In the last post I was saying I bulk bought Heat Logs at B&Q. We also never waste wood. If we buy some when we’re camping and don’t use it all, we take it home and squirrel it away to use another time!
But I don’t have a lot of space at home, so where to keep it? Well, here’s where it’s lived very happily all through the winter:
An ordinary black dustbin! Our council moved over to using wheelie bins, so my old bin was going spare.
It doesn’t look so pretty , but the flowers help a bit!
A good fire is very important. Especially if cooking your dinner relies on a getting a good blaze going. Dinner is also VERY important!
Usually when we go to a campsite we buy whatever wood they sell us. Indeed some campsites insist that you burn their wood. But as you’ll have seen on our campsite reviews not all the sites sell good wood. Sometimes it smoulders and smokes rather than burning nicely, I guess because it hasn’t been seasoned long enough and isn’t properly dry.
We’ve tried various different other types of fire fuel – including ones made out of coffee grounds and made out of newspapers. However, our favourites are these:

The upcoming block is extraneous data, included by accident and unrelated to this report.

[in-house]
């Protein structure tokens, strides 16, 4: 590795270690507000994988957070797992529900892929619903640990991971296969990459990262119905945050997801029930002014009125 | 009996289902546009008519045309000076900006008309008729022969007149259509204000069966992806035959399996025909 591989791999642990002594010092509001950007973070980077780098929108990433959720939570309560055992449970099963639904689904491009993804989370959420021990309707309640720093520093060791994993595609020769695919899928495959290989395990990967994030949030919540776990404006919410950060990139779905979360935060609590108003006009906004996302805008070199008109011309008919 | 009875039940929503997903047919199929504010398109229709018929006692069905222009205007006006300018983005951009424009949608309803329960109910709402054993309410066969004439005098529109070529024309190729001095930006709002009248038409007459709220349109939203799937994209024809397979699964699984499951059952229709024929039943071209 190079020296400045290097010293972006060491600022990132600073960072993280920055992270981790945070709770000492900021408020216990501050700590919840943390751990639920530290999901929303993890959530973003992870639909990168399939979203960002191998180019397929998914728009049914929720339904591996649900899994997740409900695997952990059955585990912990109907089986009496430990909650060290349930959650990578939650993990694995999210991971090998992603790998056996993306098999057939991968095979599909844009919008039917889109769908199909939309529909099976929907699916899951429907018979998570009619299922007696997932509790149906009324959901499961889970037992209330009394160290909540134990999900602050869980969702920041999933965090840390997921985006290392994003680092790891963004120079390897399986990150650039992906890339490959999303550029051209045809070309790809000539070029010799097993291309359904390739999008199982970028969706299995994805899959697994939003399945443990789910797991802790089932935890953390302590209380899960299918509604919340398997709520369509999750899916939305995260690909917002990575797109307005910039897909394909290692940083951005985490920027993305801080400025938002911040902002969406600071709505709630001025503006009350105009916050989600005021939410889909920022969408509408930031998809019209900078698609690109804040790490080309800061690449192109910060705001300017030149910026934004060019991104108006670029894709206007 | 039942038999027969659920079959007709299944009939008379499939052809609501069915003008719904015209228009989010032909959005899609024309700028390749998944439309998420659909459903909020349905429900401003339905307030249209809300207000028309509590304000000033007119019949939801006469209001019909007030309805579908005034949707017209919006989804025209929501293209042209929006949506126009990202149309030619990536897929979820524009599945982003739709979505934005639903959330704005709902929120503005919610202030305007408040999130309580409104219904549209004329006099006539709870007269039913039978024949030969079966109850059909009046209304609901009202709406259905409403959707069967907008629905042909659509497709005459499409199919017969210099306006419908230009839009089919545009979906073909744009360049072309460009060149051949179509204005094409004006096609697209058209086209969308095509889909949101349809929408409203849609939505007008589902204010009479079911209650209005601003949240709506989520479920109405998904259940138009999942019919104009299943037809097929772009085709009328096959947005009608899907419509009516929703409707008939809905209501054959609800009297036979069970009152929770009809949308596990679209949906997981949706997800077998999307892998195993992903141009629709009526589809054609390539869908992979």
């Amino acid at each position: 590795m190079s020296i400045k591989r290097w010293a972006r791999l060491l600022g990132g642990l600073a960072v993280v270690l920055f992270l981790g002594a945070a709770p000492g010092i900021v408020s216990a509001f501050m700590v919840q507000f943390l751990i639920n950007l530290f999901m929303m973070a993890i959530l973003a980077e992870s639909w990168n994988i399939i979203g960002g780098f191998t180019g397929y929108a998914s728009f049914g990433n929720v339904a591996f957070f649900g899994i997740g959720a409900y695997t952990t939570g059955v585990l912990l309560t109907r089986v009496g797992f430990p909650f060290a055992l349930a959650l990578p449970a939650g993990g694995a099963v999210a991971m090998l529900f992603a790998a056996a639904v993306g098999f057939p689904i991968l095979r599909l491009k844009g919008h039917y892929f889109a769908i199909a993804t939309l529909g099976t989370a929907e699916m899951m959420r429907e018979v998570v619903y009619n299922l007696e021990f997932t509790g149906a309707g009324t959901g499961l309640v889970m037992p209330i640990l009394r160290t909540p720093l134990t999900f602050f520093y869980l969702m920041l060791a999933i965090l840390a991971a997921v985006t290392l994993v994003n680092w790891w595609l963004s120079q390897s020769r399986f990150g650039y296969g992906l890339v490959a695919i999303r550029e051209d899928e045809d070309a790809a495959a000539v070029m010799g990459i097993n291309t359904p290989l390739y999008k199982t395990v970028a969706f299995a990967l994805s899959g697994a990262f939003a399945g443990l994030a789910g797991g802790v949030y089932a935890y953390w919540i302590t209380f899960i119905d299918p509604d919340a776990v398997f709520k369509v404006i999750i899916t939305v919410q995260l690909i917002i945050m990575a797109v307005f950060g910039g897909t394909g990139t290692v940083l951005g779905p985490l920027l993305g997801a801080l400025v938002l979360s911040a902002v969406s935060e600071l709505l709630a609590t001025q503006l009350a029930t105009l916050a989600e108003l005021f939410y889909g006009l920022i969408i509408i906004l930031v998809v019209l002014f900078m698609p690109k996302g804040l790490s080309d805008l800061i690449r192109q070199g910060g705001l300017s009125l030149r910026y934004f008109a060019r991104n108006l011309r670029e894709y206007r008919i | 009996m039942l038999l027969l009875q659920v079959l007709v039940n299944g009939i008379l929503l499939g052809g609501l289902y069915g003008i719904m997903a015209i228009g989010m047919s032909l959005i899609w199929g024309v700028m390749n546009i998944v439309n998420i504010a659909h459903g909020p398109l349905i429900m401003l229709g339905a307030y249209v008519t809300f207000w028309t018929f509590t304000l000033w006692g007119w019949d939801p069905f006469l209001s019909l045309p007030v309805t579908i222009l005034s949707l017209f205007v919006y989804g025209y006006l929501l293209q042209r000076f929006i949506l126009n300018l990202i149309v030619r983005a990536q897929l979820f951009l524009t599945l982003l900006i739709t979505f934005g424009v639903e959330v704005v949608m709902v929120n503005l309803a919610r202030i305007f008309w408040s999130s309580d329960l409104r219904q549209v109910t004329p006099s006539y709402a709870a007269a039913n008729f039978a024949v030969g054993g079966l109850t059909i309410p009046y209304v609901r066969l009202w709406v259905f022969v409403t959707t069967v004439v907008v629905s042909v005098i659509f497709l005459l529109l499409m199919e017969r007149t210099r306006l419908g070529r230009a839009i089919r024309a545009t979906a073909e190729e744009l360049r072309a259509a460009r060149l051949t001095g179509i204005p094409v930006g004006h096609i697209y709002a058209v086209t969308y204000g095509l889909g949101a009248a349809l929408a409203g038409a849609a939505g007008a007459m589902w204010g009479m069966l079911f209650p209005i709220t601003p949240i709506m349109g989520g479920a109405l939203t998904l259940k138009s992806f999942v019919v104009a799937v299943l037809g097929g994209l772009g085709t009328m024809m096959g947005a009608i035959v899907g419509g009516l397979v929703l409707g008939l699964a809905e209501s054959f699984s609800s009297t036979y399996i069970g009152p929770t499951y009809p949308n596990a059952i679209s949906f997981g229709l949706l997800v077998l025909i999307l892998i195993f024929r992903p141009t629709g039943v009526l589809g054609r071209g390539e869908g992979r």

According to the packet they are made from recycled sawdust and shavings, which are dried and then tightly packed together after being compressed at high temperatures. No additives or chemicals – just compressed wood.
You buy them in B&Q. Well, when they are in stock, which seemed to be pretty much never last year!! This year I saw them sitting there before lockdown and although I had no plans for camping or fires I bought a couple of packs, just because I could!
They always burn nicely and are a good to suppliment any substandard wood you’re made to buy! Not only are they very dry, meaning they light easily and aren’t too smokey, but they are designed with a hole through the middle, which lets the air through, getting a good blaze going.
Cooking on the fire in the garden
They are also a good size for putting on top of the dutch ovens for when I’m using them for baking. Previously I used charcoal briquettes for this, as in the picture below, but that didn’t last long as I was forever losing the little lumps in the fire!
Now I just stick burning wood on the top. It can be a bit precarious and I need to swap them around as the logs on the top tend to go out. These regular sized, little logs with their holes to help them burn, work well for balancing on top.